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France pushes ahead on electricity capacity mechanism

20 Dec 2012 19:08:01 | edem

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France is pushing forward plans to introduce a capacity mechanism in 2015 to ensure generation meets peak demand, despite the European Commission's consultation on similar schemes at a European level remaining unfinished.

France's energy minister signed a decree to develop the mechanism this week, according to a statement from the ministry published late on Wednesday.

The mechanism will require electricity suppliers to provide guarantees of adequate electricity provision, either by reducing demand from their client base or by purchasing capacity guarantees from producers. Suppliers will be responsible for proving that they can meet their clients' needs (see EDEM 22 November 2012).

Suppliers can also use certificates from their own existing or future capacities, or buy certificates from producers or consumers on the capacity market or through bilateral contracts.

Peak consumption

Peak consumption in France has been increasing on average 3% per year, with a 28% increase seen over the last ten years according to French energy ministry figures. This compares with a 0.6% annual increase in baseload consumption.

One of the main reasons for France's difficulty in meeting peak demand is the country's widespread dependence on electric as opposed to gas-fired heating.

In winter, at the peak consumption time around 19:00, demand is almost twice average levels, the ministry said. At that time, a 1°C reduction in temperature leads to approximately 2.3GW more consumption. Record consumption usually occurs when the intra-day peak time coincides with the winter demand peak, according to the ministry.

The ministry cited the demand spike on 8 February 2012 around 19:00, when demand reached 102.1GW, compared to an average throughout the year of around 55GW (see EDEM 8 February 2012). This led to Day-ahead Peakload index values of €177.634/MWh on the day, according to ICIS data - while the record value of €268.713/MWh was set two sessions later.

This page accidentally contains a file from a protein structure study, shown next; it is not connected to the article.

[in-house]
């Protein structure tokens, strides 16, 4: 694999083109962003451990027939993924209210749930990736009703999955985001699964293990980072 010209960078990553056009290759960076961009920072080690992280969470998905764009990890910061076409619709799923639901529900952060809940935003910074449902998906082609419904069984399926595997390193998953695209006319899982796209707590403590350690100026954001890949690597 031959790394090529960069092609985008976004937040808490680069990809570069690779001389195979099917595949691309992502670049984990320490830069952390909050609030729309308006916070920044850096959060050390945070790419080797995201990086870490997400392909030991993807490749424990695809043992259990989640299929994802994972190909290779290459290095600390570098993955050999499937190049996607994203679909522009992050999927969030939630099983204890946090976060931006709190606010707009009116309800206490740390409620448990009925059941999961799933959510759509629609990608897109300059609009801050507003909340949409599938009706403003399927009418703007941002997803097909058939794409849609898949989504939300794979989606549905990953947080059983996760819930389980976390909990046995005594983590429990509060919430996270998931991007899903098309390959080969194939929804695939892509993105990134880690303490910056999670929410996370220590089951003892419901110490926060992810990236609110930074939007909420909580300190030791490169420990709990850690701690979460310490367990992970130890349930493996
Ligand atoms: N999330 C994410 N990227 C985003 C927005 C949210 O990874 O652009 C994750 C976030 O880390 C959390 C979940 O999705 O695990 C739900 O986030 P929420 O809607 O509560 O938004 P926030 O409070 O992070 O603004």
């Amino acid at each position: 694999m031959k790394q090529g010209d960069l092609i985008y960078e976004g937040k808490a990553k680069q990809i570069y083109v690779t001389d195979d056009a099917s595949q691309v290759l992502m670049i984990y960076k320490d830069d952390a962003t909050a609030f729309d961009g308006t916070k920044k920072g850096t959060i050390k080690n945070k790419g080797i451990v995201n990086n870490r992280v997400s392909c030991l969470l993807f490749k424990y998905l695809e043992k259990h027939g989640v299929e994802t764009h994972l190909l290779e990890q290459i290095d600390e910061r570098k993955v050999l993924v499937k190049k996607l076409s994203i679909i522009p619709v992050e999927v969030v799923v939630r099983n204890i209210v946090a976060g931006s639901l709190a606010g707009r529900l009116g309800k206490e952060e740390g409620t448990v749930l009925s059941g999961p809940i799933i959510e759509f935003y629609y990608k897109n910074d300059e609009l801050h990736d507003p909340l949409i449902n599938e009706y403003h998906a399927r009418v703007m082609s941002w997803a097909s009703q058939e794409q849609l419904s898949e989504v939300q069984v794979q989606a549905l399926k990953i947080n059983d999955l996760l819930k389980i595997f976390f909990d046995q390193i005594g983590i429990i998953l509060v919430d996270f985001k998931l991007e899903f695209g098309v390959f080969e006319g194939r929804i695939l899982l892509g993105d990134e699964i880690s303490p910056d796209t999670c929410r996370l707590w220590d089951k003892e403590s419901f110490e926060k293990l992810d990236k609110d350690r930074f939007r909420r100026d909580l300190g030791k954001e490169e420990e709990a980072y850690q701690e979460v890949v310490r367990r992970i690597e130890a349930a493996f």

Workings of the mechanism

Power producers and consumers able to make demand reduction guarantees will be allocated certificates according to how much their capacities reduce the risk of blackouts, or how much generation their capacity is expected to deliver at peak demand times, according to France's energy regulator CRE. The amount of certificates received will depend on installed capacity, as well as the technological characteristics of the capacities.

The French grid operator RTE will determine the precise rules and methods used to calculate the amount of certificates holders of capacity are entitled to. Certificates will be issued for both future and existing supply.

In case of future capacity, the capacity must be operational when the delivery period comes. The capacity market will be an additional market, where capacity certificates will be traded.

The ministry stated that the advantage of the system is that it brings complementary remuneration to electricity producers for making their capacity available, as well as attributing quantifiable value to demand reduction.

Concerns

The ministry considered that the evolution of the European energy market reinforces the necessity of this mechanism, but concerns have been raised that national capacity mechanisms undermine European integration (see EDEM 28 November 2012 and EDEM 28 September 2012).

"France is a very nationalistic country, but a country really can't rely on a European mechanism for something like this. It is like gas storage. Each country has its own," said a French energy analyst.

The European Federation of Energy Traders (EFET) were unsurprised at the introduction of the mechanism in the sense that there had been speculation that this would happen. But an EFET spokesman did voice surprise that France did not wait for the end of the European Commission's consultation on capacity mechanisms before announcing its introduction. The consultation launched on 15 November, and is due on 7 February.

EFET is concerned, as the mechanism represents an intervention on the market, and can also, as any distortive measure, undermine competition. "It's probably a bad idea," he said. EFET will be publishing a paper analysing which types of capacity mechanisms are least distortive in the near future, he told ICIS.

CRE suggested that it is still too early to assess whether the capacity mechanism would undermine competition in France's electricity market, but, according to a spokeswoman, this subject could be examined in future.

The precise rules on how the mechanism will work will be determined in the second half of 2013, according to the ministry's statement. BM

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